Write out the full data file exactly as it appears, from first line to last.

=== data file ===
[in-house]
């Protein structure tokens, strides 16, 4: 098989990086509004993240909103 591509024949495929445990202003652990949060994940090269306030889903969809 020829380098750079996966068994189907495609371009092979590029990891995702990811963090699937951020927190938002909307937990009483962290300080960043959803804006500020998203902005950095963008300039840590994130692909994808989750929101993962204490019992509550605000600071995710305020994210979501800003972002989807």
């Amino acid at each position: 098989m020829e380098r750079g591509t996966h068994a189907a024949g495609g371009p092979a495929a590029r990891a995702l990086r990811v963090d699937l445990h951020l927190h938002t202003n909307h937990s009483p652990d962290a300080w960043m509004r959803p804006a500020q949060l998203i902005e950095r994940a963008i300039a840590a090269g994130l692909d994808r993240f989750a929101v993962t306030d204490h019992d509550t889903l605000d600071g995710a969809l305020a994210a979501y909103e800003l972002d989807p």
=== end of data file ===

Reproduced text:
[in-house]
């Protein structure tokens, strides 16, 4: 098989990086509004993240909103 591509024949495929445990202003652990949060994940090269306030889903969809 020829380098750079996966068994189907495609371009092979590029990891995702990811963090699937951020927190938002909307937990009483962290300080960043959803804006500020998203902005950095963008300039840590994130692909994808989750929101993962204490019992509550605000600071995710305020994210979501800003972002989807």
């Amino acid at each position: 098989m020829e380098r750079g591509t996966h068994a189907a024949g495609g371009p092979a495929a590029r990891a995702l990086r990811v963090d699937l445990h951020l927190h938002t202003n909307h937990s009483p652990d962290a300080w960043m509004r959803p804006a500020q949060l998203i902005e950095r994940a963008i300039a840590a090269g994130l692909d994808r993240f989750a929101v993962t306030d204490h019992d509550t889903l605000d600071g995710a969809l305020a994210a979501y909103e800003l972002d989807p």